ii) The economy and culture of housing and home. I have also examined home-ownership, attachment to home and housing wealth in the context of deregulated mortgage markets and house price appreciation in the United Kingdom and Australia. The outputs of this research —which lie at the interface of the culture and economy of housing and home—bring an in-depth understanding of the emotional, practical and financial values home-owners attach to consumer (and other) goods and services purchased by borrowing against the home. By integrating financial and social elements of home, this work provides new insights into the geographies of home and housing wealth; as well as broader neighbhourhood dynamics in diverse cities. I am currently examining the ways that owner-occupiers' attachments to home shape the densification frontier in Australian cities.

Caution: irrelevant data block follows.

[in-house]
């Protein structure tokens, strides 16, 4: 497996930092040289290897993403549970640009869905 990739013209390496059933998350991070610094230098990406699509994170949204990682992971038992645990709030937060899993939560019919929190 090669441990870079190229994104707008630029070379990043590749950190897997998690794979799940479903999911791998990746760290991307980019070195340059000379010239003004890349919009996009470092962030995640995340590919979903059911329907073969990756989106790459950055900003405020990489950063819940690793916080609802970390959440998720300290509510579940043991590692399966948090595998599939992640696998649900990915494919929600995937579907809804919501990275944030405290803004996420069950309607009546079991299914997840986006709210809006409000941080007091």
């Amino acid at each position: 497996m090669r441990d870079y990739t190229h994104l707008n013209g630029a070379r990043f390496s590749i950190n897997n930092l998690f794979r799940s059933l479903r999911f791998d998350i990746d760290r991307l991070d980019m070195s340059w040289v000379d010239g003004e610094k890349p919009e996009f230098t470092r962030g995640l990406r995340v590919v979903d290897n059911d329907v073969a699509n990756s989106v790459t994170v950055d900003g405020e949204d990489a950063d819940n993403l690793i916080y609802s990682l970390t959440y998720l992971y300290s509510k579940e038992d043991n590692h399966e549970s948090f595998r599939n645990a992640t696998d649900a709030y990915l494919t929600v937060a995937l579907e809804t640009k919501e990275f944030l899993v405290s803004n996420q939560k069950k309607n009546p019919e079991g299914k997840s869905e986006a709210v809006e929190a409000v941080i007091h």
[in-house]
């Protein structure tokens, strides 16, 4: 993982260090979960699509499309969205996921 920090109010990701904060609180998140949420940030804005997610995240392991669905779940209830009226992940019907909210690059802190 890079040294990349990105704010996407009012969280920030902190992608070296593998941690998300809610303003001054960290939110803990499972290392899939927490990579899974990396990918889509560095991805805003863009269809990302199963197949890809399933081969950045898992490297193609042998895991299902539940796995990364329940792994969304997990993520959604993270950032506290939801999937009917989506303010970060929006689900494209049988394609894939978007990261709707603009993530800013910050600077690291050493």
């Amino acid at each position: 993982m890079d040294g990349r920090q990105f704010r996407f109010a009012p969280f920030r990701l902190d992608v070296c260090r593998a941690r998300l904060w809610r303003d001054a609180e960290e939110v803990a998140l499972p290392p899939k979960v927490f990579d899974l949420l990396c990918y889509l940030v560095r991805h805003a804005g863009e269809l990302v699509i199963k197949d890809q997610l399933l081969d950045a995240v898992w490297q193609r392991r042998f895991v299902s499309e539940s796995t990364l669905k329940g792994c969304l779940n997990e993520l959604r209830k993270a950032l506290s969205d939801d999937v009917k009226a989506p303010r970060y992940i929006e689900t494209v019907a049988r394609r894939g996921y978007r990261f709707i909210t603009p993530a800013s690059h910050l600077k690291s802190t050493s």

I have also co-edited the Routledge text Housing and Home Unbound that explores the political, economic and environmental context of human dwelling in Australia. The book explores the socio-material dimensions of housing through an analysis of the unique political and economic context of Australian housing and attachments to home, including its colonial, market-based and welfare traditions.

Available as Research Supervisor

Selected Publications


Available as Research Supervisor

Potential Supervision Topics


  • Social movements and social and/or environmental justice 
    -What is unique about direct action?
    -Materiality and social movements
    -The nexus between social movements and policy innovation

    Housing and home
    -Strategic planning, housing and participation
    -Cultural dimensions of home
    -Housing wealth and debt

    Cities, urban restructuring, social and economic change
    -Power and politics in urban development and planning processes
    -Green cities (planning/transport/food) and social justice
    -Financial dimensions of low-carbon cities